The remains of the turkey had long since been put in the fridge. The last of the mashed potatoes had been scooped up. One or two pieces of pumpkin pie remained in a pie plate on the counter. Thanksgiving Day 2001 was almost over.

I had decided to go to bed early. I paused in the living room and took one last look at the Christmas tree our daughter Shari had decorated hours earlier. It was a tradition with us. My husband Johnny and I lived on Galveston Bay Texas, so our family always decorated with a nautical theme. Every year, right after Thanksgiving dinner, Shari and I would bring down fishnet, swags, buoys and sailboats from the attic and begin to plan for the festivities surrounding Christ’s birth.

That Thanksgiving day, after the tree was finished, Shari, her husband Jeff, and their three girls – Cara, 19, Christin, 15, and Amanda, 13 left our home to celebrate Thanksgiving with Jeff’s parents. It was quiet now except for Johnny and two of his brothers sitting outside on the patio, talking. I went to bed and fell into an easy sleep.

About 9:15 p.m. The phone rang.  Instinctively, I reached for it in the darkness and said hello.

Have you ever had one of those moments when life seems to stand still? When something irreversibly changes and you don’t quite yet fathom all that has happened, but you just know that an event has occurred after which nothing will be the same again?

It was our granddaughter, Cara, on the phone. She was screaming and crying uncontrollably. I could just make out “Mom” and “accident”, but the rest was just a blur of words and emotion. Our son-in-law’s brother, Ronnie, took the phone from Cara and pieced together the story.

After dinner with Jeff’s family, Shari, Jeff and the girls climbed inside their Ford Expedition, preparing to drive back to their house for the night. Almost on second thought, Shari remembered something she wanted to leave with Jeff’s Mom. As she stood behind their SUV, a car careened down the street, swerved, hit a light pole and ricocheted into Shari, throwing her into the yard. The rest of the family, except for Christen, were still in the SUV and protected from the impact of the drunk driver.

Shari had been picked up by an ambulance and was now on her way to the intensive care unit at the hospital. Shari was our middle child.

We have an older daughter, Lisa and our youngest son is John. When Shari was a child, I used to read to her for hours on end. She loved books and she also loved playing mommy. She used to pray that the Lord wouldn’t return before she could grow up and be a mommy herself. When she grew up and had her girls, she exhibited an incredible love for and closeness with her children.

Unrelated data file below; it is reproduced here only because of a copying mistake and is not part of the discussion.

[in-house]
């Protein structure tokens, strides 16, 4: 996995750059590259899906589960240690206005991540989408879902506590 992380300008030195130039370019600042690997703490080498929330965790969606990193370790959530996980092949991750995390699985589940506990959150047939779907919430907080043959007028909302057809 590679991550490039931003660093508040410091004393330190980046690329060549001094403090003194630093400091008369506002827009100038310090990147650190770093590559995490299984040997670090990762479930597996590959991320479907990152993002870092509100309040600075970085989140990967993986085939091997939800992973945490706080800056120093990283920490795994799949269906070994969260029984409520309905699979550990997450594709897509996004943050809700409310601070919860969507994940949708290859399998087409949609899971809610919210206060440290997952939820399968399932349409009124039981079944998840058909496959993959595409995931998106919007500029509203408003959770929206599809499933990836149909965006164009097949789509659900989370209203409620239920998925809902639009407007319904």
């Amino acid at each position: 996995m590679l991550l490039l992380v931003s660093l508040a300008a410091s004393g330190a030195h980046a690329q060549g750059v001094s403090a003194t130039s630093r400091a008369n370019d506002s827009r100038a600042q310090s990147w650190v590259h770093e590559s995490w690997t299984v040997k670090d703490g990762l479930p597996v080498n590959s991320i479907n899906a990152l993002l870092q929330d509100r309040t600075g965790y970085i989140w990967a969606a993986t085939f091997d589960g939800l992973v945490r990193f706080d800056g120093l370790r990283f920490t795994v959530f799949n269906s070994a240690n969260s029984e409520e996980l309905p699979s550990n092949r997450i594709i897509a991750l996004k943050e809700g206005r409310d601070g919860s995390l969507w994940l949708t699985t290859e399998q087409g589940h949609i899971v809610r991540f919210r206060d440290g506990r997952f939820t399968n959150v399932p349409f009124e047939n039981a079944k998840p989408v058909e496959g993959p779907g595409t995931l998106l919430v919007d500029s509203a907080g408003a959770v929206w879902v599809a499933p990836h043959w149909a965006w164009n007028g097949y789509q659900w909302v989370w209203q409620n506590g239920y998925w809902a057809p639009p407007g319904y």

Our family was gathered in a hospital waiting room when the chaplain came in to tell us Shari was gone. 

She was 39—wife to Jeff, mother to three girls. And she would always be our daughter. I knew she was in the Lord’s presence, but I still felt an unspeakable pain.

The room was deathly quiet and I remember looking up at the ceiling in that waiting room and saying,

“God, if you don’t help us, we aren’t going to make it.”

The sound of my voice seemed to give everyone permission to start crying. I will never forget Jeff standing in the hall of that hospital telling his girls, “Girls, in the morning we are going to believe the same thing about God that we believed this morning.”  Jeff set the tone for the rest of our family and God came around us in a powerful way in the days and months ahead.

At the time of Shari’s death, I never dreamed that thankfulness might be one of the things God would use to heal the huge void left in my heart. 

I know that people grieve in different ways and that everyone is different, but I have come to believe that being thankful in the midst of a tragic circumstance is the key to moving toward healing.

1 Thessalonians 5:18  tells us to…

Give thanks in all circumstances for this is God’s will for you in Christ Jesus.

There is always something to be thankful for in the circumstance even when we are not thankful for the circumstance.

Being a writer, I knew I was in shock so I was careful to jot down times when I could see God’s hand and in the first couple of weeks I had written down over twenty instances where God showed up in might and power.

Each of us has a choice to make when it comes to being thankful.

We can stay trapped in our pain and anger over our losses and disappointments, or we can choose to thank God for whatever we can.


CAROLE LEWIS served as the national director of First Place 4 Health from 1987-2013. Carole is a popular speaker and author of 15 books. She leads conferences, workshops and seminars with an emphasis on personal and spiritual balance, fitness, encouragement and temperament analysis. Carole became a widow in June 2014. She has two adult children and one deceased, eight grandchildren and six great grandchildren, including her two oldest great grandchildren, Luke and Kate, in this photo with Carole. Her book “A Thankful Heart” is available HERE.




Your Gifts: Spiritual Gifts Discovery

God created you with purpose and passion—learn how you can take the gifts He has given you and use them to advance His Kingdom in ways you never imagined.

Leave a comment